I received notice that there would be an interruption to our power at home on Tuesday, so it was time to hit the hills. I had looked at these three summits and thought it would be possible to activate all three in a day, so lets hop to it.
My plan of attack was to drive up on Monday night and sleep overnight near the first summit in the car. I headed up past Marysville and Lake Mountain and headed onto the Eildon Warbuton Rd. This was a nice gravel road to start off with. I made my way up to Coy Rd – but alas – a large tree had fallen over the road. Even a chainsaw would have not helped here. So back down to Eildon Warbuton Rd and continue trying northwards. Again another tree across the road. If I had a chainsaw, I might have got through this one, but no, turn around and go all the way around through Buxton to Snobs Creek Rd. This added two hours, and my planned early morning start would need to be pushed back a little given I was now going to bed at 1:30am rather than the planned 11:30pm.
Mt Bullfight VK3/VN-002
Still, I got up just before 6am and headed up Bullfight Track to a high point north of the summit itself. There is actually a flagged route from near here to the summit, but I did not know of it on the way up, but used it on the way back. Still, it is of little use, following your nose could be a better option. The forest floor is quite open and progress is quite good. The picture following shows the open forest floow near the summit. There was patchy icy snow from about 1400m up.
Propagation was poor from the top. On 40m I was unable to contact anyone from VK3. It took about 2 hours to get the required 4 contacts to obtain the points from the summit. Sometimes life is not easy QRP, but still the FT-817 is a great rig.
Pyramid Hill VK3/VN-005
Next up was Pyramid Hill. I headed down toward Bullfight Track much the way I came, but trying to follow the flagging tape of the route. Next time I might not bother with this. Upon hitting the road, I headed back towards the car at Snobs Gap, but then left the road at its northern most limit, and headed off track for about 1km towards the next track. I made my way through an area that had recently been logged. It makes me wonder why they don’t remove more wood than they do, at least woodchip it. The area had been burnt as recently as 2 months ago, which I presume is to aid regermination.
Royston Range Rd is used to get most of the way towards the summit – this track is closed during winter, but during summer a 2wd could get up this easily. The last 300m is on a steep 4wd track which gets within 15 vertical metres of the summit. I operated about 5m below the summit on the eastern side to try and avoid the wind that was howling quite worryingly. A picture of the vertical antenna is shown below:
Again, the propagation was poor. 20m was like the antenna was disconnected. 40m did not sound so much better, but the presence of strong signals from VK2 and VK5 told me that it was not the antenna. Like at Mt Bullfight, it was a 2 hour slog to get the required 4 contacts. Again, no VK3, with a skip zone of several hundred kms on 40m. I tried a little CW on 20m but it was a waste of time.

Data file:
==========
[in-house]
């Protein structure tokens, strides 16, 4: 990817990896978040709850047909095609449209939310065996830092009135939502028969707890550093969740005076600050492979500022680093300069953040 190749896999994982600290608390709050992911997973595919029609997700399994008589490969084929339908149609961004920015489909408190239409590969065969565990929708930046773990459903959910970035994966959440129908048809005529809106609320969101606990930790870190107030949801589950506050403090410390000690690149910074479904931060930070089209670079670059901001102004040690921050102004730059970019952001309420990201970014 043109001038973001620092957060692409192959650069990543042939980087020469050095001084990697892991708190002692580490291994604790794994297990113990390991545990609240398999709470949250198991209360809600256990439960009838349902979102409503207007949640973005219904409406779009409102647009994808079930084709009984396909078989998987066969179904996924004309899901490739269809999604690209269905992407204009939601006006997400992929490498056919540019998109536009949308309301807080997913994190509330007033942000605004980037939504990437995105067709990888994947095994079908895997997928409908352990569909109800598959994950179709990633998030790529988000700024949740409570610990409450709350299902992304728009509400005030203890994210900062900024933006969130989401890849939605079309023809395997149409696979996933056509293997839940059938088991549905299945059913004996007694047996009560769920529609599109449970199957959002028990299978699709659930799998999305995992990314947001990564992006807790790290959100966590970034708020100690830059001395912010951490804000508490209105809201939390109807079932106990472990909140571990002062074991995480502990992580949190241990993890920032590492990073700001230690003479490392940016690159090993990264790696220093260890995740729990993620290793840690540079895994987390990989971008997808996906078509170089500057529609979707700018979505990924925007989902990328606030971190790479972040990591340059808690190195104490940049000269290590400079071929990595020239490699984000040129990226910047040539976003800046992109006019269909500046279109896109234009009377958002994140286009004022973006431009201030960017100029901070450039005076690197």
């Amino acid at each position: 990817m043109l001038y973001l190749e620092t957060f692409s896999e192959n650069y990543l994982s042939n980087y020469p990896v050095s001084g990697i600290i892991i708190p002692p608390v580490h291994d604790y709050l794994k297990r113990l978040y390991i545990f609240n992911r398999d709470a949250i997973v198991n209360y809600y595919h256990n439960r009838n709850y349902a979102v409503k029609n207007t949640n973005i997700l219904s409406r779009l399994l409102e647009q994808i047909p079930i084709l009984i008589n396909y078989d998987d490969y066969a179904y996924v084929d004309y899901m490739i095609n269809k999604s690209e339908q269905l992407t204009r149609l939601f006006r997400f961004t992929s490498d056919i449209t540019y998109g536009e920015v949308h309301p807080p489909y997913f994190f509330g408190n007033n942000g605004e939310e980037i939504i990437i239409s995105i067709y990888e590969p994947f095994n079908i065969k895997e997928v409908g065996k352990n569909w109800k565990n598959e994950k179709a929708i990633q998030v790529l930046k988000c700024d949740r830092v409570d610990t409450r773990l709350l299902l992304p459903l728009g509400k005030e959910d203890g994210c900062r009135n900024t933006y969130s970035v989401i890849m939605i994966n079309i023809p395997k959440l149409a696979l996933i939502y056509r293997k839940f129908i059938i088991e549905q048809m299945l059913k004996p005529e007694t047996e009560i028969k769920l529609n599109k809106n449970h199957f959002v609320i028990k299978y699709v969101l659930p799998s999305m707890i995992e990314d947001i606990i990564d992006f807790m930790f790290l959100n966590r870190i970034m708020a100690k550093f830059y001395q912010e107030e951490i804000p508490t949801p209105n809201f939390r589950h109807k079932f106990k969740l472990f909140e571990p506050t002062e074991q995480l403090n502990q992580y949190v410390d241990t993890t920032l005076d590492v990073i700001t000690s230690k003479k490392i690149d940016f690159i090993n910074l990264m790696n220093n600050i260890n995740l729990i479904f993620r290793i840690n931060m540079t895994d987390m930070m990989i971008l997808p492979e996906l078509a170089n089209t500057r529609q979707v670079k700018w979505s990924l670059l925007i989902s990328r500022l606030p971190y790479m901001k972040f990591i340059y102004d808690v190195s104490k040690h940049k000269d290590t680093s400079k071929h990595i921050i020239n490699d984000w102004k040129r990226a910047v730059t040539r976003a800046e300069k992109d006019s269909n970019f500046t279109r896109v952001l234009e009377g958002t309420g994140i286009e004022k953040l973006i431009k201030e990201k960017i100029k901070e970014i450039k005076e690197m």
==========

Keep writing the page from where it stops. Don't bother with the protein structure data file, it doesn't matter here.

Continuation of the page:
Apart from the long activations setting me behind my planned time schedule, I was also starting to have problems with the tapped loading coil. I have a crocodile clip to tap the coil. This clip was not very strong, and I could tell the metal was becoming stressed and would fail soon. I needed to be gentile with it to coax it to remain in working order for the rest of these activations, otherwise I would be well down on 20 and 40m with a loading coil too big.
After getting the 4 contacts, it was time to walk back to the car, on track, but a distance of nearly 8 km. It took about an hour and a half.
Bill Head VK3/VN-004
The idea with my last activation was to use Conn Gap Rd to drive the car to a point north east of the summit, but only 70m vertical down, do a quick climb up and approach the summit from the ridge line. I have walked here twice before with the VMTC. The cunning plan had a fatal flaw. The road was too rough for the car, and I could not get to this point. Instead, I had to turn the car around much further south. I was also worried about any future tree falls blocking the rest of the road and preventing me from getting out at the end of the day! It was nearly sunset, and from where I could get the car, I would need to climb 170m to the summit. The draw of 8 plus 3 bonus points drew me on. I arrived at the summit about 30 minutes after sunset – very gloomy up there.
Due to the dark, I took no pictures, but this was the easiest activation to setup the vertical antenna. 40m sounded much more open, now we were in the dark. Of course, if there is a skip zone in the day, it is going to be bigger at night. Not so big that I could not get at least some contacts. The struggle to get the 4 contacts is not so much about having a signal that cannot be heard, it is that there were not so many on the band. I had two CQ call answers, but I had to tailend to get the rest, one with a ZL.
I got a contact on 40m, but then tried 80m to attempt to get the elusive VK3 contacts. My vertical is very short for 80m. The loading coil helps, but my little QRP signal with the short antenna losses is not going to overcome the s8, s9 noise floors that many suburban stations have on 80. In the end, it was back to 40 to get those contacts. Yes it was late, and I was not to get back to the car until 9:20pm but I was not leaving without the SOTA points.
Finally, it was pack up time and time to get out of there. Conn Gap rd was still an adventure, but Snobs Creek Rd felt like a freeway – except for the wildlife. I was going slow enough to avoid trouble, however.
Regards 73, Wayne VK3WAM